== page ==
Students can earn continuing education credits and industry certifications through TCC’s Center for Workforce Solutions, which partners with local industries to design customized employee training programs. “Our goal is to serve the community and be responsive to businesses’ needs,” says Corey McCray, the center’s vice president. “We can’t guarantee jobs for people going through our programs, but we do provide quality potential employees.”
Students learning sonography, the use of ultrasound technology, hone their skills while helping first-year Eastern Virginia Medical School students learn to perform ultrasounds through a unique mentorship program between TCC and EVMS. “EVMS is among the few U.S. medical schools that integrate ultrasound into its curriculum,” says Indu Sharma, TCC’s head of diagnostic medical sonography. “Our sonography students take part in labs at EVMS where they give individualized attention to medical students who perform ultrasounds on model patients. They sit in on a lecture before the lab and then help the medical students produce the ultrasound images.”
While lectures are integral to most TCC classes, textbooks are rapidly vanishing in favor of freely accessible Open Educational Resources. Chalk that up to the growing popularity of TCC’s innovative “Z Degree,” a textbook-free degree program developed to offset the escalating costs of textbooks. With textbooks accounting for one-third of college costs, students can spend up to $1,500 a semester for books, with some forced to either go without them or place their education on hold. “A student told me that she needed my class to graduate, but couldn’t afford the $275 for a textbook,” recalls Linda Williams, a TCC business administration professor who helped design the Z Degree. “As long as she’s got that one course out there, she doesn’t graduate. I can’t let that happen if I have the ability to do something about it.”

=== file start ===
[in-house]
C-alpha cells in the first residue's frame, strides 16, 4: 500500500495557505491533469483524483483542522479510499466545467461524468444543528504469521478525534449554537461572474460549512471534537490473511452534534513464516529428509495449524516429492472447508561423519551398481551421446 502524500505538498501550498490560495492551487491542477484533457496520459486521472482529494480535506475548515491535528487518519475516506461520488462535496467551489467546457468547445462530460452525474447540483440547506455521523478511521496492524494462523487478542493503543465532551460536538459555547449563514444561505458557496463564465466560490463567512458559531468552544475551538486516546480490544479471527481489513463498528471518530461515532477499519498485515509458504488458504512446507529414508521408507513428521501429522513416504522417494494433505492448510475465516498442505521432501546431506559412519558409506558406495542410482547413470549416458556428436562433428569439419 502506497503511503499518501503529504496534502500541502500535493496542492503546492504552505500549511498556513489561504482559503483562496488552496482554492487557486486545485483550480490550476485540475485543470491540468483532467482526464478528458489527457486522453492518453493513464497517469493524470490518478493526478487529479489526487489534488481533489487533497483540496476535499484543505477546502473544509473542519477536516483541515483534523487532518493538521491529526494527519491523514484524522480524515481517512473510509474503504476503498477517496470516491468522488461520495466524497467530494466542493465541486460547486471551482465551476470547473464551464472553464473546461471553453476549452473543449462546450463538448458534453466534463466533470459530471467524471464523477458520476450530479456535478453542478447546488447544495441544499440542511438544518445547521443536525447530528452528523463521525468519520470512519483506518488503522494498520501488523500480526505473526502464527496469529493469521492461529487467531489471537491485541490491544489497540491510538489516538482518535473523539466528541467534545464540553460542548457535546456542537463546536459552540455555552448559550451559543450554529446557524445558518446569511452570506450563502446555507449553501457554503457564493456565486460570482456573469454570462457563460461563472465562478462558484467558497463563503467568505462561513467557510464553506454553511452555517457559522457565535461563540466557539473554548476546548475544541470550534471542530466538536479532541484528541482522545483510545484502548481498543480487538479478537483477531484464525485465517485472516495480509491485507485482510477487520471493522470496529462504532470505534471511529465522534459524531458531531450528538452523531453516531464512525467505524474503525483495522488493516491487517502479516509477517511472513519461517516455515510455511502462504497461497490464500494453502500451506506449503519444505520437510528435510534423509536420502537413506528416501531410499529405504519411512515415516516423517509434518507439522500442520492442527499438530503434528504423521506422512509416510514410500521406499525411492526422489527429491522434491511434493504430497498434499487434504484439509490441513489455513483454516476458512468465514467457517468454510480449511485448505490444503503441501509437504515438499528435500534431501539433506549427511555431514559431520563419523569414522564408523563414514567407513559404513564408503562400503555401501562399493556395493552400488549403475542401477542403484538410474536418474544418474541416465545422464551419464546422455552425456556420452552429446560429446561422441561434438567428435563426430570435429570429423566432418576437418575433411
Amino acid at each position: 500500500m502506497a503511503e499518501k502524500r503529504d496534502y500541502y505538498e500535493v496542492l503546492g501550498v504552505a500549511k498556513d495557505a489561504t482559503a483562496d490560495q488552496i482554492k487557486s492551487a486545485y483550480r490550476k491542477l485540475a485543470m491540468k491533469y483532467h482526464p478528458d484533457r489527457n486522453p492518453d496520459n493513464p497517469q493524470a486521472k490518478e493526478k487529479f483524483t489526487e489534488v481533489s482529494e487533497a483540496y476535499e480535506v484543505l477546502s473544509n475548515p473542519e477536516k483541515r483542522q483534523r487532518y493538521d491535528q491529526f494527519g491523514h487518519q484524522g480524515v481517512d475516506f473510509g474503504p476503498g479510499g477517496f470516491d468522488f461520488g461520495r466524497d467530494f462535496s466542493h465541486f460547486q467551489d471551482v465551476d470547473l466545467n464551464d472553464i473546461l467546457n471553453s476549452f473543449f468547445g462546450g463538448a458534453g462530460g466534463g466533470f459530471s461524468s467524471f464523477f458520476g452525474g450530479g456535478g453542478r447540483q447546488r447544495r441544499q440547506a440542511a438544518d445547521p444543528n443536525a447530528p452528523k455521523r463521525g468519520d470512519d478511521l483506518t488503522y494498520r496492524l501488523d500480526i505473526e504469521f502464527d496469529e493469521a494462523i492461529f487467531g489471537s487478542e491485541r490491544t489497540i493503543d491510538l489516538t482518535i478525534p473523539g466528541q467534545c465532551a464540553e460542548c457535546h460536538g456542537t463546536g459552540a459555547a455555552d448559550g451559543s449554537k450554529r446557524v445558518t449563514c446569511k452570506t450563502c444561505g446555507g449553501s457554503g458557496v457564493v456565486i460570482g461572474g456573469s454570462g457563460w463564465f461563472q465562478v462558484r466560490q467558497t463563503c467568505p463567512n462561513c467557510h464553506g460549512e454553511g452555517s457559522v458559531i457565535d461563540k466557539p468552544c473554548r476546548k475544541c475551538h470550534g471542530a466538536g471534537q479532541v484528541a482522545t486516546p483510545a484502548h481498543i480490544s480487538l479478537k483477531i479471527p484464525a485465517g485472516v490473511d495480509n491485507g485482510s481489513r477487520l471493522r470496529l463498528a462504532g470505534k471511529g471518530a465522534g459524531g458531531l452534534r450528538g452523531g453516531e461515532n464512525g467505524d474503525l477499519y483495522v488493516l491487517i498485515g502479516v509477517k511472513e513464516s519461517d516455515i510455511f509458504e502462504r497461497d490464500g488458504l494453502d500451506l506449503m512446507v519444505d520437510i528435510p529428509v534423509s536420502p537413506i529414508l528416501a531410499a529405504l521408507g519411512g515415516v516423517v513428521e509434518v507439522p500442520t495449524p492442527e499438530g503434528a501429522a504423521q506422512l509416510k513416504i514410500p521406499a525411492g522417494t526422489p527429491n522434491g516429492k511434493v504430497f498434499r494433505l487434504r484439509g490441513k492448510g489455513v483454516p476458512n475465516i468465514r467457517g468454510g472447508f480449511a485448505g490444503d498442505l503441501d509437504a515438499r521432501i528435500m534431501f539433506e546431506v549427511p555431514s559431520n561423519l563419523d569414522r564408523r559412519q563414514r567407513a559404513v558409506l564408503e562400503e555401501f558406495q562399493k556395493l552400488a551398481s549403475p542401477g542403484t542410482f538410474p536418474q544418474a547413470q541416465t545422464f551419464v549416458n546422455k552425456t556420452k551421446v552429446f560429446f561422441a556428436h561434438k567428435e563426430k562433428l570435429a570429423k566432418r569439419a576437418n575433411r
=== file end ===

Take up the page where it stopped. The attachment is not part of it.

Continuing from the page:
TCC became the first U.S. community college to offer a textbook-free degree in 2013. The pilot program gave students the opportunity to earn an associate degree in business administration — completely textbook free. Along with the slate of business courses, students also took general education and electives without using textbooks. More than 90 percent of students in Z courses give the program high marks. Last fall, more than 1,000 students enrolled in Z courses.